Dena M. Smith, the County’s Chief Operating Officer, will serve as Interim Chief Executive Officer beginning on April 1 while a nationwide recruitment is conducted for a new CEO, the Board of Supervisors unanimously decided in closed session today.

dena-smith-web“The Board has the utmost confidence in Dena’s ability to carry out Board policy and lead the County organization as we conduct our due diligence to ensure we make the best choice for our next CEO,” said Board of Supervisors Chairman Robert Lovingood. “The Board has directed County Human Resources to hire a recruitment firm and open the recruitment to internal and external candidates.”

Chief Executive Officer Greg Devereaux, who has served as CEO for seven years, will continue to serve the County in an advisory capacity per the terms of his 10-year contract. Earlier this month Mr. Devereaux announced his decision to retire as CEO and step into the role of advisor.

“I thank the Board and the County for a wonderful opportunity to be here and serve,” Mr. Devereaux said today following the Board’s announcement.

Ms. Smith has been with the County since 1999, serving first as Chief Learning Officer then as Clerk of the Board and Director of Land Use Services. She was promoted to Deputy Executive Officer in 2011 and to Chief Operating Officer last year. As COO, Ms. Smith is the principal assistant to the CEO for operational and administrative issues. She assists in the implementation of policies and directives from the Board of Supervisors and oversees the Government Relations, Legislative Affairs, Public Information and Special Projects Units of the County Administrative Office.

Ms. Smith will be the first African-American and only the second woman to serve the County as its chief executive or chief administrator on an interim or permanent basis.

“The faith placed in me by the Board of Supervisors is truly humbling, and the opportunity to follow in the footsteps of someone as effective and as successful as Greg Devereaux is an honor,” Ms. Smith said. “It will be a pleasure to serve this Board, and to work with and lead the talented, hard-working people that make our County a great organization.”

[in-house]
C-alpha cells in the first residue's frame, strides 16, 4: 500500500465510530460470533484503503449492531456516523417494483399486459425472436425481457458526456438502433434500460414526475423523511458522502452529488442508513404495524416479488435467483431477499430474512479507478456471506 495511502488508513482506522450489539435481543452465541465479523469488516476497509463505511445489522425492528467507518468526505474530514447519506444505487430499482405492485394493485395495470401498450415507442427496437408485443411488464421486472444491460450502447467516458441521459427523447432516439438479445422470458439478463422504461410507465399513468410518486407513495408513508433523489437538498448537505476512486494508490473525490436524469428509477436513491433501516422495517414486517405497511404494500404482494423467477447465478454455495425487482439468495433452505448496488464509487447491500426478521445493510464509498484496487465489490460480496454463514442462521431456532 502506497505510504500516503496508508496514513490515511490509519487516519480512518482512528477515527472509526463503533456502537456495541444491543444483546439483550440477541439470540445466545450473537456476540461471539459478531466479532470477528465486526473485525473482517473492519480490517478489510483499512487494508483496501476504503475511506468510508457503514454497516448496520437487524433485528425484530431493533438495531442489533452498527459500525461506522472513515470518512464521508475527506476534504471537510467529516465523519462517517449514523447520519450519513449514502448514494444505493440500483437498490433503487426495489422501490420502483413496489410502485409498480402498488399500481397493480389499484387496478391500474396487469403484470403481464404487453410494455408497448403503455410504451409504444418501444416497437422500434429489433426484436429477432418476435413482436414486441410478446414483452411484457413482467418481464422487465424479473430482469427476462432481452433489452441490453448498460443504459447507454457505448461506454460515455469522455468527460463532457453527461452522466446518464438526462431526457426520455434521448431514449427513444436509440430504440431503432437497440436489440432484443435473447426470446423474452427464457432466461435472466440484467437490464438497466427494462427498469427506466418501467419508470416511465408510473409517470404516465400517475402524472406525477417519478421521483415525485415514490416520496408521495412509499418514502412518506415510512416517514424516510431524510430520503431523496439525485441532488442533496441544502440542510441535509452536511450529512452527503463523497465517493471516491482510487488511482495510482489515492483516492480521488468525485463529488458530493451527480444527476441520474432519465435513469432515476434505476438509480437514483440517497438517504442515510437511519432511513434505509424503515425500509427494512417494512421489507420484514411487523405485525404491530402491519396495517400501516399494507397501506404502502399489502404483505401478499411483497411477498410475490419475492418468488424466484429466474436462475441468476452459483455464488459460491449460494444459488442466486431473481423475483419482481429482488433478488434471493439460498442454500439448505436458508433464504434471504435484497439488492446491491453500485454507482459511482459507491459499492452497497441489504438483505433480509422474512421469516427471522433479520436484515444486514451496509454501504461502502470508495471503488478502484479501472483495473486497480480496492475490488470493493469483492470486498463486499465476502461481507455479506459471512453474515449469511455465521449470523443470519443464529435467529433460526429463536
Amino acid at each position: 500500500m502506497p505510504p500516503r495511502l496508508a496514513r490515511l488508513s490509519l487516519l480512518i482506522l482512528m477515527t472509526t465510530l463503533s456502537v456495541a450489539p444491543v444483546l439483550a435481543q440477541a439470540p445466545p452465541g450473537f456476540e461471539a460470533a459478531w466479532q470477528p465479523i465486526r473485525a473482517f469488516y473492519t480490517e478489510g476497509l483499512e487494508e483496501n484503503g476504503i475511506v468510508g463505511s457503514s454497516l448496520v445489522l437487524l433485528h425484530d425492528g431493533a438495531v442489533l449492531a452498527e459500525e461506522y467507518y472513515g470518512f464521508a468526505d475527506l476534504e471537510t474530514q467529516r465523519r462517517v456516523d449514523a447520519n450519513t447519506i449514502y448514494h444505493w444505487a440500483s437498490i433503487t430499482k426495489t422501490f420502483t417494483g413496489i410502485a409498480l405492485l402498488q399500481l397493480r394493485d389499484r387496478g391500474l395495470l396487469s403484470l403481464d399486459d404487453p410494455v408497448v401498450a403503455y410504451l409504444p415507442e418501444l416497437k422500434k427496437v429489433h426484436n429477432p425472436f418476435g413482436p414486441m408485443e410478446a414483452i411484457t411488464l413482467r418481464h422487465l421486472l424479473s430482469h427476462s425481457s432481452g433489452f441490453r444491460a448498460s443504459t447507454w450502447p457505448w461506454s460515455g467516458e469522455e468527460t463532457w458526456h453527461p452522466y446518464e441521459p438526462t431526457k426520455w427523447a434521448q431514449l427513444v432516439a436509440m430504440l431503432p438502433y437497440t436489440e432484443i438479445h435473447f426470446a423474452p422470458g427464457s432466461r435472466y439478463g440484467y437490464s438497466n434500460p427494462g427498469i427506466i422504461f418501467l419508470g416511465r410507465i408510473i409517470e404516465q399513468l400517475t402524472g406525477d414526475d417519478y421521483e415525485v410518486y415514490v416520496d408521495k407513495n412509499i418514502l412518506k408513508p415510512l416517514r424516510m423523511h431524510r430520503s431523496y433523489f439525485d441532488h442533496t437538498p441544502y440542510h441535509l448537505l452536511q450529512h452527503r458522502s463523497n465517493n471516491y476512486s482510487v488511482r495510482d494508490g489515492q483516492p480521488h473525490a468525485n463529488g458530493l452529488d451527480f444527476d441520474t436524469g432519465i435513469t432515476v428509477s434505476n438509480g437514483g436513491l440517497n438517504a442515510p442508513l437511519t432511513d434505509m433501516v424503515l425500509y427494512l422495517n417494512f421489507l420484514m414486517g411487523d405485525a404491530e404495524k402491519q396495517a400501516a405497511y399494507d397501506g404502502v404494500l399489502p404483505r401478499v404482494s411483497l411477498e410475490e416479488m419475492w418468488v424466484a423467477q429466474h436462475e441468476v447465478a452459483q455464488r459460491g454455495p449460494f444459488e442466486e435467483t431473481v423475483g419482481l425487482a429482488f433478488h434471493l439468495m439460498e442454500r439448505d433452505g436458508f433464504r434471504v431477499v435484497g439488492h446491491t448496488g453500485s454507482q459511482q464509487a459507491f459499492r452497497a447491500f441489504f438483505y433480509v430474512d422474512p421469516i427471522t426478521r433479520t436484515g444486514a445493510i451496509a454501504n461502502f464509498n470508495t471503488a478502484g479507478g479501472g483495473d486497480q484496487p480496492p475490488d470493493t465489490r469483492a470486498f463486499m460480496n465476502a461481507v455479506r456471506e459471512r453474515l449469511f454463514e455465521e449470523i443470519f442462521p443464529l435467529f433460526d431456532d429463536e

Born and raised in the Bronx, New York, Ms. Smith earned her bachelor’s degree in psychology from Fairfield University in Fairfield, Conn., and then relocated to California, where she earned her master’s degree in psychobiology from UC Irvine.

Ms. Smith has worked for more than 30 years in San Bernardino County. In 1984, she joined the San Bernardino Public Employees Association where she worked for 10 years representing public employees in labor negotiations, grievances and disciplinary appeals. In 1994, she went to the San Bernardino County Superintendent of Schools as the Human Resources Program Manager managing credentials, benefits and training. She also oversaw the establishment and operation of the Educational Resource Centers in Rancho Cucamonga and Apple Valley.

Her various roles with the County have given her valuable experience in various aspects of County Government and in coping with management challenges. She was the first person to hold the titles of Chief Learning Officer and Chief Operating Officer, positions in which she defined new functions for the County.

Devereaux announces retirement as CEO & move into advisory role

After nearly 40 years in public service, 25 of those years in the Inland Empire, Greg Devereaux announced today that he will retire from his role as San Bernardino County Chief Executive Officer by the end of the current fiscal year. Mr. Devereaux joined County Government in February 2010 after successful tenures as city manager in Fontana and Ontario.

“I wish to thank the Board of Supervisors, all of the County’s employees and the entire community for the opportunity to serve in this capacity,” Mr. Devereaux said. “It has been a great privilege.”

The Board of Supervisors will discuss the transition and Mr. Devereaux’s replacement as CEO in closed session on Tuesday.devereauxgregory-02_5x7-300-2